The Temple of Tulleyjoo in Khatmandoo within the Palace grounds used only by the Royal Family
Photographer: Taylor, Clarence Comyn
Medium: Photographic print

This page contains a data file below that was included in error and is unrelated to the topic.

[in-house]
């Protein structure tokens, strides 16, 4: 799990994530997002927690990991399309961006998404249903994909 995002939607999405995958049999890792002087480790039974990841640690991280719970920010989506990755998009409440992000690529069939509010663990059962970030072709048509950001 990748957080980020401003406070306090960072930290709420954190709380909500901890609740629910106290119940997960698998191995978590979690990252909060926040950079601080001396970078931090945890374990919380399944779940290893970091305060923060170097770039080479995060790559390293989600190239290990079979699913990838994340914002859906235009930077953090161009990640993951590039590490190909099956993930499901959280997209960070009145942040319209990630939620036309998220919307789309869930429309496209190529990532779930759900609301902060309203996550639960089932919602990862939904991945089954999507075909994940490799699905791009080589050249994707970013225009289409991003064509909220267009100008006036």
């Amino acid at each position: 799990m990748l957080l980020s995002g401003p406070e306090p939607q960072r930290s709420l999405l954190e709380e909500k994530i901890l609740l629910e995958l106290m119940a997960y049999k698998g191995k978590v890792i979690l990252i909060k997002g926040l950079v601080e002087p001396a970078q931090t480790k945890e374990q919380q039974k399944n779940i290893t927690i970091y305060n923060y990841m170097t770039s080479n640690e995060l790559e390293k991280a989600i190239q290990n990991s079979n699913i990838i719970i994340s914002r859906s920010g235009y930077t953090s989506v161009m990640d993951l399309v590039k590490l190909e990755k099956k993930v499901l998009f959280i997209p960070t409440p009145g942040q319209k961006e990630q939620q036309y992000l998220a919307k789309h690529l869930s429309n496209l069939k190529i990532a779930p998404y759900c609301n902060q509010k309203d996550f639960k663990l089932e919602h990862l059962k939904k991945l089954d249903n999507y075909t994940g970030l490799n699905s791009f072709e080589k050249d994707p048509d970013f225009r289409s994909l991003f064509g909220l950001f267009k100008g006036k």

Photograph of the Taleju Temple in Kathmandu; part of a collection of albumen prints taken by Clarence Comyn Taylor between 1863-65, which constitute the earliest photographs of Nepal. Taylor, a soldier in the East India Company's army, was badly wounded in the Indian Uprising of 1857 and turned to Political Service, arriving in Kathmandu in 1863 as Assistant Resident. At this time the British had started a project to document the people and monuments of the Indian sub-continent using photography. Taylor fortuitously was a capable photographer and took images of Nepal for the Government of India. This image is described by Taylor in his List of pictures as, 'No I. The Temple of Tullejoo in Katmandoo. It is situated within the precincts of the Palace and none but the Royal family are allowed to worship in it. In the back ground are seen part of the City and a tall stone monument erected about 40 years ago by General Bheem Sen and which was struck by lightning a few years back (the place is distinctly visible in the photo) the range of buildings behind the monument is 'Thappatully' the residence of Sir Jung Buhadoor, situated on the right bank of the Bagmutty [Bagmati river]'. Jang Bahadur took the title of Rana and was Prime Minister and Commander-In-Chief of Nepal from 1846 to 1877. It was he who seized power in Nepal and ushered in the rule of the Ranas, making the post of Prime Minister hereditary and reducing the king to a figurehead. At the heart of the old city of Kathmandu is Durbar Square, a quadrangular space around the old royal palace with a concentration of temples and monuments. The 16th century Taleju temple on its twelve-tiered plinth is the largest temple in Kathmandu, built by Mahendra Malla. Taleju is a form of Durga; in Nepal a Mother Goddess with South Indian origins specifically protecting the king. Buddhists venerate the goddess as a form of Tara.